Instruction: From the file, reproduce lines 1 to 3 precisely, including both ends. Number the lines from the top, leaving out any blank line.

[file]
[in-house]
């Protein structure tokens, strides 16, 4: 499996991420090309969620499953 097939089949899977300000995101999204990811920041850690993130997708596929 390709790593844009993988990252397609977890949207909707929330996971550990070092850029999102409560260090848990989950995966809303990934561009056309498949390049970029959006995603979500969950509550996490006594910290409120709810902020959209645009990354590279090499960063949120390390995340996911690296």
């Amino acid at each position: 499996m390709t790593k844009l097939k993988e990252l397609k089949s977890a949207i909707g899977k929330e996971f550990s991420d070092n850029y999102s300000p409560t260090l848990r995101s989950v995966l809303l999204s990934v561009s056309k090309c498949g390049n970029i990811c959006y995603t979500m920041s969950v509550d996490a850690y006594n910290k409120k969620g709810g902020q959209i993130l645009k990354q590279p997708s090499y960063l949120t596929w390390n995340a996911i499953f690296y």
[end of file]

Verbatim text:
[in-house]
């Protein structure tokens, strides 16, 4: 499996991420090309969620499953 097939089949899977300000995101999204990811920041850690993130997708596929 390709790593844009993988990252397609977890949207909707929330996971550990070092850029999102409560260090848990989950995966809303990934561009056309498949390049970029959006995603979500969950509550996490006594910290409120709810902020959209645009990354590279090499960063949120390390995340996911690296």
């Amino acid at each position: 499996m390709t790593k844009l097939k993988e990252l397609k089949s977890a949207i909707g899977k929330e996971f550990s991420d070092n850029y999102s300000p409560t260090l848990r995101s989950v995966l809303l999204s990934v561009s056309k090309c498949g390049n970029i990811c959006y995603t979500m920041s969950v509550d996490a850690y006594n910290k409120k969620g709810g902020q959209i993130l645009k990354q590279p997708s090499y960063l949120t596929w390390n995340a996911i499953f690296y």